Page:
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#0939: The Civic Lullaby

Original Air Date: 09.26.2009

   Best Moment

Description: 
This week on Car Talk, Sam in Florida has found the perfect way to get her newborn to stop fidgeting, but worries that she may end up in the Brake Job of the Month Club because of it. Find out her technique, and hear Ray's own kid-quieting strategy. Also, what happens when Tom and Ray's meddling in a marital dispute is, well, disputed? Plus, a college student tries to get the cigarette stink out of his car before his parents visit, and a Suzuki owner fixates on one of the millions of noises his car is making. All this, plus a new puzzler from the Loaves and No Fishes series, and the wisdom of Steven Wright, this week on Car Talk.

Review this Show | 13 Reviews | Need Help Listening? View Call Details

This Week's Puzzler

Vagabonds divide a loaf of bread. How much should each get paid? Find out!

Last Week's Puzzler

Ray shares the answer to "Tommy's trip via biplane and jackass" puzzler. Which choice is the faster? Find out!

Show Open Topic

Tom and Ray share some classic Steven Wright-isms.

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Show Review - 974

by Anonymous

Show Review - 975

by Anonymous

Show Review - 976

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Show Review - 988

by Anonymous

compression test

by Hawke Lubey

today's (9/26/09) 9 AM CDT broadcast advised a caller to purchase a compression tester. An important step in using the tested was omitted in their instructions. "Open the throttle" is critical and often easily forgotten.

Saab 900

by RWKGF

Concerning the '87 Saab 900 (Turbo!) that was capricious about turning over... I had an '80 Saab 900, and I quickly learned that if the oil dipstick was not well-seated, the car would not start, just like this guy's complaint. To my experience, that is a completely unique Saab thing, not that there might not be another half-dozen Swedish fetishes built in to thwart ignition when things were less than perfect. I loved my Saab 900, but it was hard to work on. I figured it was because I didn't know how to swear in Swedish. I've been listening to your show, it seems, all my life; and I am old.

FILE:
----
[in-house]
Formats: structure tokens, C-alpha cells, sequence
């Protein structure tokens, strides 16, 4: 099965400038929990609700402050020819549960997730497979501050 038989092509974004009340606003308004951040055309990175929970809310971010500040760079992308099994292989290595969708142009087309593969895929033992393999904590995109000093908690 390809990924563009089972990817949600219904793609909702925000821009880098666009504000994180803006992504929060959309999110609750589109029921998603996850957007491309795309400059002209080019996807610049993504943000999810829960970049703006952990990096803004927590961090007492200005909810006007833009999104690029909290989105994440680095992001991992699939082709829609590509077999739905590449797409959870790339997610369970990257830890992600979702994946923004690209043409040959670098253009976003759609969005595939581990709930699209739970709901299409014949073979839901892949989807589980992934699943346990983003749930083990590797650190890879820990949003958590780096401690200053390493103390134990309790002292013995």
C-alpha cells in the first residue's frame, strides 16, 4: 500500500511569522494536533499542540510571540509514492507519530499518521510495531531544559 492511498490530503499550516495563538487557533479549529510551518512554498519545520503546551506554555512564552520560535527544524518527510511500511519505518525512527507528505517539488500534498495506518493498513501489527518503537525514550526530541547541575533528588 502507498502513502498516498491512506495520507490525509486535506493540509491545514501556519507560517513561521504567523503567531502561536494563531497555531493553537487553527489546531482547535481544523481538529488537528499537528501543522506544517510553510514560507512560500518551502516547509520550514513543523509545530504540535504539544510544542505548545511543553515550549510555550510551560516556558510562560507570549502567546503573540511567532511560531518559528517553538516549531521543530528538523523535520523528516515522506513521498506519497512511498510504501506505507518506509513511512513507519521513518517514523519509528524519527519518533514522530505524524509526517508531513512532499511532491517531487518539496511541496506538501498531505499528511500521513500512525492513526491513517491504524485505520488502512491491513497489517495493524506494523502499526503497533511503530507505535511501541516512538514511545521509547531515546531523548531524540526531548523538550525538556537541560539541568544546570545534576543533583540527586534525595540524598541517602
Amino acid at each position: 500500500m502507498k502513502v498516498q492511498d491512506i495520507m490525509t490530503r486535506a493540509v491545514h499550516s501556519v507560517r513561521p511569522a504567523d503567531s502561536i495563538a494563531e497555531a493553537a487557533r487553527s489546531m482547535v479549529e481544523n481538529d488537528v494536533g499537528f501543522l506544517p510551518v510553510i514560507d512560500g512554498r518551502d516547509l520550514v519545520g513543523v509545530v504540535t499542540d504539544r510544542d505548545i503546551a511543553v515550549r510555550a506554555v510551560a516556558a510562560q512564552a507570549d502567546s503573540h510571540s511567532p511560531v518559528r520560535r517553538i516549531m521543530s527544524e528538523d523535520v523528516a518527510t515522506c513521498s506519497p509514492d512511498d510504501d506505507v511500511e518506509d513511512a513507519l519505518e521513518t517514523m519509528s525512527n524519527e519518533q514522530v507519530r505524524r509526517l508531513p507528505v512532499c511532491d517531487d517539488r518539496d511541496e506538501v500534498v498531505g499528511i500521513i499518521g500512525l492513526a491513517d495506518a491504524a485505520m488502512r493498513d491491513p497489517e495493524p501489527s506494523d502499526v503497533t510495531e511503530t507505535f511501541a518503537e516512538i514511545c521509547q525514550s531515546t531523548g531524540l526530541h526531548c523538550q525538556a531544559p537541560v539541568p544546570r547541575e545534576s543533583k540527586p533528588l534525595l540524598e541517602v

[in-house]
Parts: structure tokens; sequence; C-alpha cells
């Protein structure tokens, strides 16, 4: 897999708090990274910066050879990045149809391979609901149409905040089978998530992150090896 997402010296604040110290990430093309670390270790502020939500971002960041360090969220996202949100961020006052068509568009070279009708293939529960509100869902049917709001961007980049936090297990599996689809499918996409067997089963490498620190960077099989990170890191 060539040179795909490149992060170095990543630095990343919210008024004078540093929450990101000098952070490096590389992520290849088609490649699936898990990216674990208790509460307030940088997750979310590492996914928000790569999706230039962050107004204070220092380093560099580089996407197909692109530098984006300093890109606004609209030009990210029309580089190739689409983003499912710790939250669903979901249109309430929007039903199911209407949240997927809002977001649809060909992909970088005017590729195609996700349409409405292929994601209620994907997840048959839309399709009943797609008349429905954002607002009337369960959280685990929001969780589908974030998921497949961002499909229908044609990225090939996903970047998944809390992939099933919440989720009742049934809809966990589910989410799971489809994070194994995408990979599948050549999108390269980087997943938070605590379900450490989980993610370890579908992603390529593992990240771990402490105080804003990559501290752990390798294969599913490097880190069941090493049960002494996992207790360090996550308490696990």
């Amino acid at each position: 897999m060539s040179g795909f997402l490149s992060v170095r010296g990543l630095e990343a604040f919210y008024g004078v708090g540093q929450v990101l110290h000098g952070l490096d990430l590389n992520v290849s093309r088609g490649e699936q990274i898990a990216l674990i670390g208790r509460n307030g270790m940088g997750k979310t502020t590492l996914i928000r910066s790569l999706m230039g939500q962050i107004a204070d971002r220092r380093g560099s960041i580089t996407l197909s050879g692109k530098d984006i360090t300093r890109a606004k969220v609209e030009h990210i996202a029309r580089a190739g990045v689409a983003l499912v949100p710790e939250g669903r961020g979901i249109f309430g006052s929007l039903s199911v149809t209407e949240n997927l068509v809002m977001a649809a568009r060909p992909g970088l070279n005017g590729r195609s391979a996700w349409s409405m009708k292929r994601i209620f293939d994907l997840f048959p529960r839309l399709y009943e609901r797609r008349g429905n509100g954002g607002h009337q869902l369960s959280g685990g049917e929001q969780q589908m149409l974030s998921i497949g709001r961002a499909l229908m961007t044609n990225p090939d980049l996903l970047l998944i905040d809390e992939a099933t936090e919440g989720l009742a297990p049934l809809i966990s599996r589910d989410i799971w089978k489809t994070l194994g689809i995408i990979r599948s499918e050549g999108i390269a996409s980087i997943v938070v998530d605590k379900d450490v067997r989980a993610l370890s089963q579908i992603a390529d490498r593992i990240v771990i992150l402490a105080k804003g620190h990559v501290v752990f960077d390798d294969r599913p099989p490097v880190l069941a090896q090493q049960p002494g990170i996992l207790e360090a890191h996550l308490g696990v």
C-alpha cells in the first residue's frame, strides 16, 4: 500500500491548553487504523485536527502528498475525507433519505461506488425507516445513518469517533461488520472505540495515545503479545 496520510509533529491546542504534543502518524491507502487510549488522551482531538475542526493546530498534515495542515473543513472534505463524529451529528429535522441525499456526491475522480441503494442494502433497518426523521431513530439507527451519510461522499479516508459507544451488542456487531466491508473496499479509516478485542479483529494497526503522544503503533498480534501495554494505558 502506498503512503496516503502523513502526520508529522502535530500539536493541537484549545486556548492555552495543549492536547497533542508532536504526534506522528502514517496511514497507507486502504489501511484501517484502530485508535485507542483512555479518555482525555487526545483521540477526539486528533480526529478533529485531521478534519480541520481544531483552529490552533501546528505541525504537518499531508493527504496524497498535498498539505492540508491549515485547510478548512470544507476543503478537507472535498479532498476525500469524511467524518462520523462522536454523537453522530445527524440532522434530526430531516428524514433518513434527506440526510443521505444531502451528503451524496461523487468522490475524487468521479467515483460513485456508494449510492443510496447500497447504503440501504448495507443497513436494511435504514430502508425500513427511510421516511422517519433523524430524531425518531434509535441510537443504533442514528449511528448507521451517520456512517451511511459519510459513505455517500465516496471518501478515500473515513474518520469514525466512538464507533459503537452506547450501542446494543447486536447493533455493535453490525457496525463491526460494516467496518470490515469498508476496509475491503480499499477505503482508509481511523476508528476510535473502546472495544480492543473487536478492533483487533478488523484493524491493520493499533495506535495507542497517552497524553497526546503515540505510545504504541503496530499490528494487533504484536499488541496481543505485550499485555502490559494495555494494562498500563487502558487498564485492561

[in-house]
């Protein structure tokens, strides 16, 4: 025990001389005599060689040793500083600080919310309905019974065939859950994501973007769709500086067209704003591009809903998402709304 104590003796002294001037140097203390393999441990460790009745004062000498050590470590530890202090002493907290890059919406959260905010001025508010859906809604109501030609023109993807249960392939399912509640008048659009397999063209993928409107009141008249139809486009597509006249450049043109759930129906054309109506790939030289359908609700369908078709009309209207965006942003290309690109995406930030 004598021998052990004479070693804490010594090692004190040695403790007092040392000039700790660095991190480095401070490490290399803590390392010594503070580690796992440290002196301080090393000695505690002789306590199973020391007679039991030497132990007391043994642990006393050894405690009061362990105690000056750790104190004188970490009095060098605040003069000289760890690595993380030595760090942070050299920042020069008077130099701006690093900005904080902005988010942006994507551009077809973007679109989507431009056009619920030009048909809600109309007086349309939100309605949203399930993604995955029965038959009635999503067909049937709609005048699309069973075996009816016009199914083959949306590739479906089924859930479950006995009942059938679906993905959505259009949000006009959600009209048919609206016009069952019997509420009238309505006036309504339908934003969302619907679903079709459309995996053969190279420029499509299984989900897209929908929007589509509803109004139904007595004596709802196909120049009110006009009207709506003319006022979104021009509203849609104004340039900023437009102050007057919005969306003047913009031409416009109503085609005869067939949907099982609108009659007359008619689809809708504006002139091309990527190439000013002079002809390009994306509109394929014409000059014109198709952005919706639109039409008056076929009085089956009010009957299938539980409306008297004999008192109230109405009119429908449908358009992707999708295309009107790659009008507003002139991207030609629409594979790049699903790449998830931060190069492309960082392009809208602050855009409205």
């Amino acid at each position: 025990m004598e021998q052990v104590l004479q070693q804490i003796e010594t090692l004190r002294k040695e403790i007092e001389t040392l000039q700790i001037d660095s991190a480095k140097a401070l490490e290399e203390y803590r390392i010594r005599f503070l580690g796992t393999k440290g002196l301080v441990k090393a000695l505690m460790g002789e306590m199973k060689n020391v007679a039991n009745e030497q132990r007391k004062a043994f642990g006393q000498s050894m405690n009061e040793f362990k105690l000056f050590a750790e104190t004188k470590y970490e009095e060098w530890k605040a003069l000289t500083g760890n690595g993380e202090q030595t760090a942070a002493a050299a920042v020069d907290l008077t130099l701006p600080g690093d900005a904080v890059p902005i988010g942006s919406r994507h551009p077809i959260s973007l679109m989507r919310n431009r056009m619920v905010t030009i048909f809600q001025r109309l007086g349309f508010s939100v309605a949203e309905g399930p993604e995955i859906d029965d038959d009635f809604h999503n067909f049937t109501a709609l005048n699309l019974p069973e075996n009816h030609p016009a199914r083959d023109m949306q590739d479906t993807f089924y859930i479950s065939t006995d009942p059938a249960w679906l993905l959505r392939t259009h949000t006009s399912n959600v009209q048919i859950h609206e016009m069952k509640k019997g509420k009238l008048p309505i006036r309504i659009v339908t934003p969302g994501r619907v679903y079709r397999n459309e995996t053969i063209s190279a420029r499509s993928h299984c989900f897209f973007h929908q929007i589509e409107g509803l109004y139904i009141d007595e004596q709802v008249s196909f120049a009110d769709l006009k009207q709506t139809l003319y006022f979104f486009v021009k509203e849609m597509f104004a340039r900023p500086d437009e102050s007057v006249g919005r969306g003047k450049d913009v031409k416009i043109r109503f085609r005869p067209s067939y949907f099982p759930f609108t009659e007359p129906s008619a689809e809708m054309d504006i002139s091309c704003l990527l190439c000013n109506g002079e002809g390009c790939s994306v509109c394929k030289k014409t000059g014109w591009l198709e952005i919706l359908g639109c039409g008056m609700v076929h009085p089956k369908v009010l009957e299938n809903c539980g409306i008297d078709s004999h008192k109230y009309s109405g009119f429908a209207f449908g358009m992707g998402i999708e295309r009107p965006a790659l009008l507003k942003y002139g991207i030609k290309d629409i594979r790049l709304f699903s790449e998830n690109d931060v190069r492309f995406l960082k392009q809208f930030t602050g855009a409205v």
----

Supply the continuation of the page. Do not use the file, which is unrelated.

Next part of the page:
The Best

by Anonymous

I can't always listen but when I do, I get in trouble. Letter to follow. Keep up the good work.

Favorite Moment: Any "Donna" story

I am a product of the civic lullaby

by Anonymous

What a fantastic show! I am 28 years young and when I was an infant my mother would strap me into the car seat in the back of our 1982 Honda Accord sedan and drive me around until the engine lull put me out. She says now that it usually only took about 4 blocks worth of driving before I zonked right out. To this day I still make a lousy passenger/navigator because if I am not behind the wheel, the engine/transmission/road noise in my autos tends to make me very woozy! It drives my wife nuts when we are on a road trip and it's her time to get behind the wheel because she expects me to engage in conversation for hours on end when all I can think about is closing my eyes and taking a nice nap.

I am a product of the civic lullaby

by christopherj.harrison

To this day I still make a lousy passenger/navigator because if I am not behind the wheel, the engine/transmission/road noise in my autos tends to make me very woozy! It drives my wife nuts when we are on a road trip and it's her time to get behind the wheel because she expects me to engage in conversation for hours on end when all I can think about is closing my eyes and taking a nice nap.

... about the foot on the clutch...

by Irek

In Europe, were there is more driven cars with the manual transmission then in US all drivers are taught to do what Kate is doing. As you stop on the red lights you press the clutch (left foot) and the break (right foot), you set the first gear and you wait for the lights to change. This way you stay alert and ready to go without waste of the time for changing the gears and aggravating people behind you. Usually in the manual transmission cars if you abruptly release the clutch with the gear engaged and the foot off the gas pedal the engine stalls and car barely moves, thus there is no chance for catapulting to the intersection. However if you fall asleep in automatic transmission car and you release break pedal then yes you can drive into the intersection. Therefore the argument about falling asleep or into some kind of coma goes against each and every driver in US driving automatic cars. To my surprise no one here changes to neutral on the red lights. Why is that? I think Kate was right and I am not a woman. Other than that I love your show. Irek

Favorite Moment: 2 many

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Great Quotes from Steven Wright

Sent in by listener Alden Adkins.

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